Conservatory Hosts Enchanting Faculty Recital In Rachmaninoff’s Memory

The Long Piano Duo performing together last Thursday./Allison Dubrow

By Allison Dubrow 


   Rachmaninoff’s spirit came back to life last Thursday, Mar. 2. In a concert hosted in the Don Buchwald Theater, the music performed by faculty in Brooklyn College’s Conservatory of Music brought the audience to a different place, illustrating how the legendary composer’s memory will never die.  

   The faculty recital included sisters Beatrice and Christina Long on the piano, and special guest Marianne Gythfeldt playing the clarinet, who celebrated composer Sergei Rachmaninoff’s 150th birthday through their performances. Rachmaninoff was a Russian pianist, composer, and conductor. Most of the work he produced features the piano as he wanted to use his skills to demonstrate the instrument’s eloquence. 

   The Long Duo walked onto the stage in black and silver sparkly gowns. Both performers took seats at baby grand pianos placed side by side with the performers facing each other. Throughout their performance, they remained in tune with what they were playing, all while acknowledging each other’s presence. 

   Their first performance was “Larghetto and Allegro in E-flat major,” by Mozart. Together they performed such a complex piece, all with a resembling ease of someone typing on a keyboard, calm and knowing where every key is, allowing each sound to echo through the chamber. While watching them perform, they allow one to imagine they are in the room where films get scored and the magic happens.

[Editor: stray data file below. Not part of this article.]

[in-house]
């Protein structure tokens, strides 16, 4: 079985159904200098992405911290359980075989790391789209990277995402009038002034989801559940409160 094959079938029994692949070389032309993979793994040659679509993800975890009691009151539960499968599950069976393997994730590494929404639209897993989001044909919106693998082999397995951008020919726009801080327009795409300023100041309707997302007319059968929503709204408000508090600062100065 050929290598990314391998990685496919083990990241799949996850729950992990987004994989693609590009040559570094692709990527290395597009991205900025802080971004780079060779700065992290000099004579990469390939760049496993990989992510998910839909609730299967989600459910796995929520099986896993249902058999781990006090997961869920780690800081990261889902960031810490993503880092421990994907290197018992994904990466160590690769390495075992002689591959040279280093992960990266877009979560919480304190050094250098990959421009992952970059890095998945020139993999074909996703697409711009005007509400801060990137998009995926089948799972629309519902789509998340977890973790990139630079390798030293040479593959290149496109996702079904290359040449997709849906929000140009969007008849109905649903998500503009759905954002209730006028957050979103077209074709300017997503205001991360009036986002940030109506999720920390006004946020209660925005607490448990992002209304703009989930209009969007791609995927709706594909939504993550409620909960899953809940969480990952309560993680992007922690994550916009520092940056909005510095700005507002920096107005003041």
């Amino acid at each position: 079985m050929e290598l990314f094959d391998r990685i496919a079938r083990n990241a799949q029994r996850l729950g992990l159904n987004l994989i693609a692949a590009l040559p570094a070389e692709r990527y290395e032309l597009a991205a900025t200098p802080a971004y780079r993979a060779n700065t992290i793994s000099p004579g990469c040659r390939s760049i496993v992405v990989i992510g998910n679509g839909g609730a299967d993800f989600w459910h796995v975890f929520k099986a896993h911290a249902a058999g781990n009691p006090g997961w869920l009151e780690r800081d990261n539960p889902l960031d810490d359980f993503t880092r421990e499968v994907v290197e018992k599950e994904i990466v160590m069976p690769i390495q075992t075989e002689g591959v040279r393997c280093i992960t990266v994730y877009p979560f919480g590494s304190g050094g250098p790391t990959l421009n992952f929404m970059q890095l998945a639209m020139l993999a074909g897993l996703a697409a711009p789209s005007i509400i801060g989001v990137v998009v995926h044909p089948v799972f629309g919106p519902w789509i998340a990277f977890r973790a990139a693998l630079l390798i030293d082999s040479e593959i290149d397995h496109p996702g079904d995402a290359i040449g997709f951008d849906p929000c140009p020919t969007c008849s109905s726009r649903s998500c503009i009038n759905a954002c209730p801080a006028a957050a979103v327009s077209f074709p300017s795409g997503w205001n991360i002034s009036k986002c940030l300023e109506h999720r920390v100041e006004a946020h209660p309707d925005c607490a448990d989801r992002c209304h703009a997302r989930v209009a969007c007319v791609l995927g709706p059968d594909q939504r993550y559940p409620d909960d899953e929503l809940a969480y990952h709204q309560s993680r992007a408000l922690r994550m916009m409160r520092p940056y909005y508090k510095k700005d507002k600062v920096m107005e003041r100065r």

“I thought the music was just enchanting, I guess. That’s the word I’ve been telling them. Enchanting, spellbinding, you know it’s a very technical piece, lots of flurry of notes, but you don’t think of the technical side of it, they always bring out this musicality,” said BC senior Jay Symon Abrera, who is a student of Professor Beatrice Long. 

    To the audience, it was evident how the performers are passionate about their instrument and art, and how their knowledge would pass on to their students. The remaining pieces that were played, including “Floods of Spring 11. from 12 Romances, op. 14,” by Rachmaninoff, were so intense at some points. One could imagine a whole orchestra performing alongside both sisters, and yet it was only the two of them. 

   Later in the night, Marianne Gythfeldt played the clarinet in accompaniment of Beatrice Long, who continued playing the piano. Their instruments in “Oh, never sing to me again 4. from 6 Romances, op. 4” by Rachmaninoff, complemented one another very nicely, melding a sorrowful but hopeful sound. 

   “I was taken into their world, for that 60 minutes of performance […] I was in another world and it was amazing” said Abrera. 

   As the recital went on, Beatrice and Christina Long continued to impress the audience. Their hands graciously bounced along nearly all keys of the pianos, creating an accompaniment unlike no other. At one point it sounded like there was a bee buzzing due to the speed at which they were playing. 

   The concert’s music seemed to portray a story of sadness and hope, demonstrating that there is more to be found and more fun to be had in life. “I thought it was a great performance,” said BC student Maxwell Hinton. 

   Audience members looked on in amazement, watching all of the performers’ talent and the beautiful sounds of the compositions they played. 

   The Conservatory of Music’s next concert is on Wednesday, Mar. 8 at 5 PM in the Don Buchwald Theater, where students will present solo and chamber works for strings.  

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